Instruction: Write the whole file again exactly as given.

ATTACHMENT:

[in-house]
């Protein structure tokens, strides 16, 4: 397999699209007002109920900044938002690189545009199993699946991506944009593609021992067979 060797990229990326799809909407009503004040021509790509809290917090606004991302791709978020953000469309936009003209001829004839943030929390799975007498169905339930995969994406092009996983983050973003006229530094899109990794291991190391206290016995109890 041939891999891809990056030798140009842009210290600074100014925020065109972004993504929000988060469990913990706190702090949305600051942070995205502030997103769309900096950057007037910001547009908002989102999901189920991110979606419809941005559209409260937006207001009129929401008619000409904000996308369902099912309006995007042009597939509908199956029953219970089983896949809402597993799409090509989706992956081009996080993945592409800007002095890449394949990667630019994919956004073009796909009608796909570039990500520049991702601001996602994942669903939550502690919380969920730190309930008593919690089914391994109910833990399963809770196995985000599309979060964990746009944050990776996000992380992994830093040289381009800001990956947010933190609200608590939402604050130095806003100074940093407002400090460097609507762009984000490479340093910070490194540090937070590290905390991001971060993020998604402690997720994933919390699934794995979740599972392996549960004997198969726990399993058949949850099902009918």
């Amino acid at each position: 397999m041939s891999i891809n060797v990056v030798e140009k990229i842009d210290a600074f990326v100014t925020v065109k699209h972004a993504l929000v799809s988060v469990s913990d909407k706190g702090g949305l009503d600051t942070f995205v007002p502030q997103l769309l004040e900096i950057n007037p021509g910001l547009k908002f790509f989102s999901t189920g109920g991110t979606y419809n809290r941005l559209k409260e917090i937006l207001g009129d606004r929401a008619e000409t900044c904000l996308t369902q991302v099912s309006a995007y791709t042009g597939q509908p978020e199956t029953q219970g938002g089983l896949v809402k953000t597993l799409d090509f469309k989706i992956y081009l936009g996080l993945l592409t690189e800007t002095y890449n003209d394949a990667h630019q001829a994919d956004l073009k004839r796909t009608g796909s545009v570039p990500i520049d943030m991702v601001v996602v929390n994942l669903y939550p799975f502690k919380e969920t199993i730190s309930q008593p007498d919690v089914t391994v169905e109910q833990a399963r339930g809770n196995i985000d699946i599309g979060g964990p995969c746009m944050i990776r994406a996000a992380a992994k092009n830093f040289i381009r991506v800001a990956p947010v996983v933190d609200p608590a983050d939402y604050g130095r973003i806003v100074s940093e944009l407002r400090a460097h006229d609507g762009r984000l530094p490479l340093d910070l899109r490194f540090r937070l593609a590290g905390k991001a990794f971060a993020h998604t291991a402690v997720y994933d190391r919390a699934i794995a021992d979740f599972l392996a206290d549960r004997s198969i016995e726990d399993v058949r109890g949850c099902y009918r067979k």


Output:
[in-house]
């Protein structure tokens, strides 16, 4: 397999699209007002109920900044938002690189545009199993699946991506944009593609021992067979 060797990229990326799809909407009503004040021509790509809290917090606004991302791709978020953000469309936009003209001829004839943030929390799975007498169905339930995969994406092009996983983050973003006229530094899109990794291991190391206290016995109890 041939891999891809990056030798140009842009210290600074100014925020065109972004993504929000988060469990913990706190702090949305600051942070995205502030997103769309900096950057007037910001547009908002989102999901189920991110979606419809941005559209409260937006207001009129929401008619000409904000996308369902099912309006995007042009597939509908199956029953219970089983896949809402597993799409090509989706992956081009996080993945592409800007002095890449394949990667630019994919956004073009796909009608796909570039990500520049991702601001996602994942669903939550502690919380969920730190309930008593919690089914391994109910833990399963809770196995985000599309979060964990746009944050990776996000992380992994830093040289381009800001990956947010933190609200608590939402604050130095806003100074940093407002400090460097609507762009984000490479340093910070490194540090937070590290905390991001971060993020998604402690997720994933919390699934794995979740599972392996549960004997198969726990399993058949949850099902009918």
């Amino acid at each position: 397999m041939s891999i891809n060797v990056v030798e140009k990229i842009d210290a600074f990326v100014t925020v065109k699209h972004a993504l929000v799809s988060v469990s913990d909407k706190g702090g949305l009503d600051t942070f995205v007002p502030q997103l769309l004040e900096i950057n007037p021509g910001l547009k908002f790509f989102s999901t189920g109920g991110t979606y419809n809290r941005l559209k409260e917090i937006l207001g009129d606004r929401a008619e000409t900044c904000l996308t369902q991302v099912s309006a995007y791709t042009g597939q509908p978020e199956t029953q219970g938002g089983l896949v809402k953000t597993l799409d090509f469309k989706i992956y081009l936009g996080l993945l592409t690189e800007t002095y890449n003209d394949a990667h630019q001829a994919d956004l073009k004839r796909t009608g796909s545009v570039p990500i520049d943030m991702v601001v996602v929390n994942l669903y939550p799975f502690k919380e969920t199993i730190s309930q008593p007498d919690v089914t391994v169905e109910q833990a399963r339930g809770n196995i985000d699946i599309g979060g964990p995969c746009m944050i990776r994406a996000a992380a992994k092009n830093f040289i381009r991506v800001a990956p947010v996983v933190d609200p608590a983050d939402y604050g130095r973003i806003v100074s940093e944009l407002r400090a460097h006229d609507g762009r984000l530094p490479l340093d910070l899109r490194f540090r937070l593609a590290g905390k991001a990794f971060a993020h998604t291991a402690v997720y994933d190391r919390a699934i794995a021992d979740f599972l392996a206290d549960r004997s198969i016995e726990d399993v058949r109890g949850c099902y009918r067979k």